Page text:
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Employers can help to prevent long-term disability by Associate

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					Preventing long-term disability:
  Employers play a key role

                   Red flags
                 Orange flags
                 Yellow flags
                   Blue Flags
                   Black flags

  Assoc. Professor Michael Nicholas, PhD
             University of Sydney
       Pain Management Research Institute
           Royal North Shore Hospital
           Pain in the workplace
• Close to 1 in 5 Australians experience some form of
  persisting pain
• Injury is a major cause
• Persisting pain is a risk for poor RTW outcomes
• Even after RTW, persisting pain is a risk for productivity
• But only a small proportion of injured workers are a
  problem (15/85)
• We can identify most of those at risk of poor outcomes
• The risks involve 4 key stakeholders: the worker; the
  workplace, the healthcare provider, and the insurer
• This means modifying the risk is likely to need action in
  these areas
• This is a challenge to many operating practices
     Time-based classification of pain


• Acute: short-term; usually due to nociception
  (tissue damage); resolves with healing.
• In back pain,    Acute         = < 4 wks
                  Sub-acute = 4-12 weeks
                   Chronic       = > 12 weeks
• Chronic pain: pain lasting > 3-6 months
• Persisting pain (NHMRC: acute pain guidelines)
   Despite all the advances in medical
              technology….
• Complete relief of symptoms (pain) often an unrealistic
  goal once pain becomes chronic

• More realistic to seek ways to limit disability despite pain
• That is, manage pain to limit its impact



Goucke CR. The management of persistent pain. Med J Aust 2003; 178(9): 444-447.
Loeser JD. Mitigating the dangers of pursuing cure. In: Cohen MJM, Campbell JN, eds. Pain Treatment Centers at a Crossroads: A Practical and Conceptual
     Reappraisal. Seattle, IASP Press, 1996:101-108.
    How common is the problem of
           chronic pain?

• Blyth et al. (2001) Pain, 89, 127-134.
• 17,000 interviewed (across NSW)
• Chronic pain (>3/12) prevalence (NSW):
  – 17.1% Males
  – 20.1% Females


• Interference in activities reported by ~ 60%
                 Persistent pain by age and sex
            NSW 1997 Health Survey (Blyth et al., 2001)
 80+                                                            18.6
                                                                                                               30.5
                                                                          21.3
                                                                                           26.4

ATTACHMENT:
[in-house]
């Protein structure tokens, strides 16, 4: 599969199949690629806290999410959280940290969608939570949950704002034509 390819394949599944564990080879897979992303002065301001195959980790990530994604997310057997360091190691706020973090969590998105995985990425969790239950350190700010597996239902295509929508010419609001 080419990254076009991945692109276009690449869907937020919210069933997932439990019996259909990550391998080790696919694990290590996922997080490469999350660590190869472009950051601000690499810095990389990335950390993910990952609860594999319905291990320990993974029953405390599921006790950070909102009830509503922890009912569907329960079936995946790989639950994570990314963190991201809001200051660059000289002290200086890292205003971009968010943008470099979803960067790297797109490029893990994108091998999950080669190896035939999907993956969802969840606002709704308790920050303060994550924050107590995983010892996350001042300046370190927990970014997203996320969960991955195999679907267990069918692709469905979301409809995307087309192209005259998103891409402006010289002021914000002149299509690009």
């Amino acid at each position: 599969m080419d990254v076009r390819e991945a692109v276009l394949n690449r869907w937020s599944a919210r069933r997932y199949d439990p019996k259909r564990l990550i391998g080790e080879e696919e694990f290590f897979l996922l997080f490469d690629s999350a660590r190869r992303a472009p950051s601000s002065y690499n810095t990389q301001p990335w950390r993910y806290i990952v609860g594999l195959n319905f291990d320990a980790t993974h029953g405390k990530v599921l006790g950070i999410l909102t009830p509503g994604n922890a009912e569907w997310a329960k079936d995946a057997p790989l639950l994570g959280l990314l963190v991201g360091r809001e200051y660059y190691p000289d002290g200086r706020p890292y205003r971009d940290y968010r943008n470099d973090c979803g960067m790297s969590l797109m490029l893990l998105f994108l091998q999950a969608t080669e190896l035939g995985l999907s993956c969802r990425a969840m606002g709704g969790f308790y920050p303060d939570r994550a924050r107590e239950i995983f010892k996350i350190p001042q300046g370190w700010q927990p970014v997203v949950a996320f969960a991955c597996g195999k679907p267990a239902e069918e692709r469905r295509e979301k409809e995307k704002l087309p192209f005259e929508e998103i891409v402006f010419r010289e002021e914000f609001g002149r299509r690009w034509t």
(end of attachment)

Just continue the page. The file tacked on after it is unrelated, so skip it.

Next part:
20.3
70-74                                                                                             27.8
                                                                                           26.4
                                                                                                         29.3
60-64                                                                            23.1
                                                                                                    28.3
                                                                                          25.8
                                                                                                        29.1
50-54                                                             19.3                                                     males
                                                                                                 27.3
                                                                   19.7
                                                                                   23.9
                                                                                                                           females
40-45                                                           18.5
                                                      15.9
                                                         16.9
                                                         16.8
30-34                                          14.1
                                         13
                                10.9
                                   11.9
20-24                             11.6
                                              13.8
                     8.2
                                  11.6